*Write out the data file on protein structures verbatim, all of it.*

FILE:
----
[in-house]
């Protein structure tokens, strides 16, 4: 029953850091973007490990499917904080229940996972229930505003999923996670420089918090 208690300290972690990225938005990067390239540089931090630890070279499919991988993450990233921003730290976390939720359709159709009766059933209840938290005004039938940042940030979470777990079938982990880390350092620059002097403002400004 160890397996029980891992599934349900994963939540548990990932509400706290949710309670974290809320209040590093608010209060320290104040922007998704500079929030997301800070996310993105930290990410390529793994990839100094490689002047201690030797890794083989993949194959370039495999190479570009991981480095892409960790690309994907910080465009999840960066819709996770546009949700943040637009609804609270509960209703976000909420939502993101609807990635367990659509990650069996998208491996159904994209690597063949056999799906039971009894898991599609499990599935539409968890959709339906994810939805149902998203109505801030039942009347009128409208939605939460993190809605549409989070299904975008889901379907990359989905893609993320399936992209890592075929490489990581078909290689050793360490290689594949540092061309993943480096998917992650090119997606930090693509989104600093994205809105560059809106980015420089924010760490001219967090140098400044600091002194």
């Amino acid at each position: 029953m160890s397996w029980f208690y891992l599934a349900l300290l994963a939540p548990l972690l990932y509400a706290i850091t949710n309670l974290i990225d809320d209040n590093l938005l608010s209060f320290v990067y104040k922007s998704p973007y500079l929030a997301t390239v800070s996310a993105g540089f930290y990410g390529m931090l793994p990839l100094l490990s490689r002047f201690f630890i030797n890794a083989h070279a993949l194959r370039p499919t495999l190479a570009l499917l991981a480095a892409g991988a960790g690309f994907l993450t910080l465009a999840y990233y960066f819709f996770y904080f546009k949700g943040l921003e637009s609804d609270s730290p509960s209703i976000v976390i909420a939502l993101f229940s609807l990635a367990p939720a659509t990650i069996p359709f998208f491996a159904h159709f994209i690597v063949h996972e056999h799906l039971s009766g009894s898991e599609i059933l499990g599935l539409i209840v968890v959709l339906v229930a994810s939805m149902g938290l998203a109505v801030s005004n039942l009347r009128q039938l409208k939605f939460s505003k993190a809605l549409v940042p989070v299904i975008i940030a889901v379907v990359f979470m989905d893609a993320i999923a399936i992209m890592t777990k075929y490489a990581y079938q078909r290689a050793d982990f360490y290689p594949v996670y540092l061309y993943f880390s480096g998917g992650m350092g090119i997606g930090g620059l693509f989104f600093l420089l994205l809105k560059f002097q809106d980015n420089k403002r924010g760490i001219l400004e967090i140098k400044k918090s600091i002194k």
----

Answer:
[in-house]
């Protein structure tokens, strides 16, 4: 029953850091973007490990499917904080229940996972229930505003999923996670420089918090 208690300290972690990225938005990067390239540089931090630890070279499919991988993450990233921003730290976390939720359709159709009766059933209840938290005004039938940042940030979470777990079938982990880390350092620059002097403002400004 160890397996029980891992599934349900994963939540548990990932509400706290949710309670974290809320209040590093608010209060320290104040922007998704500079929030997301800070996310993105930290990410390529793994990839100094490689002047201690030797890794083989993949194959370039495999190479570009991981480095892409960790690309994907910080465009999840960066819709996770546009949700943040637009609804609270509960209703976000909420939502993101609807990635367990659509990650069996998208491996159904994209690597063949056999799906039971009894898991599609499990599935539409968890959709339906994810939805149902998203109505801030039942009347009128409208939605939460993190809605549409989070299904975008889901379907990359989905893609993320399936992209890592075929490489990581078909290689050793360490290689594949540092061309993943480096998917992650090119997606930090693509989104600093994205809105560059809106980015420089924010760490001219967090140098400044600091002194």
């Amino acid at each position: 029953m160890s397996w029980f208690y891992l599934a349900l300290l994963a939540p548990l972690l990932y509400a706290i850091t949710n309670l974290i990225d809320d209040n590093l938005l608010s209060f320290v990067y104040k922007s998704p973007y500079l929030a997301t390239v800070s996310a993105g540089f930290y990410g390529m931090l793994p990839l100094l490990s490689r002047f201690f630890i030797n890794a083989h070279a993949l194959r370039p499919t495999l190479a570009l499917l991981a480095a892409g991988a960790g690309f994907l993450t910080l465009a999840y990233y960066f819709f996770y904080f546009k949700g943040l921003e637009s609804d609270s730290p509960s209703i976000v976390i909420a939502l993101f229940s609807l990635a367990p939720a659509t990650i069996p359709f998208f491996a159904h159709f994209i690597v063949h996972e056999h799906l039971s009766g009894s898991e599609i059933l499990g599935l539409i209840v968890v959709l339906v229930a994810s939805m149902g938290l998203a109505v801030s005004n039942l009347r009128q039938l409208k939605f939460s505003k993190a809605l549409v940042p989070v299904i975008i940030a889901v379907v990359f979470m989905d893609a993320i999923a399936i992209m890592t777990k075929y490489a990581y079938q078909r290689a050793d982990f360490y290689p594949v996670y540092l061309y993943f880390s480096g998917g992650m350092g090119i997606g930090g620059l693509f989104f600093l420089l994205l809105k560059f002097q809106d980015n420089k403002r924010g760490i001219l400004e967090i140098k400044k918090s600091i002194k």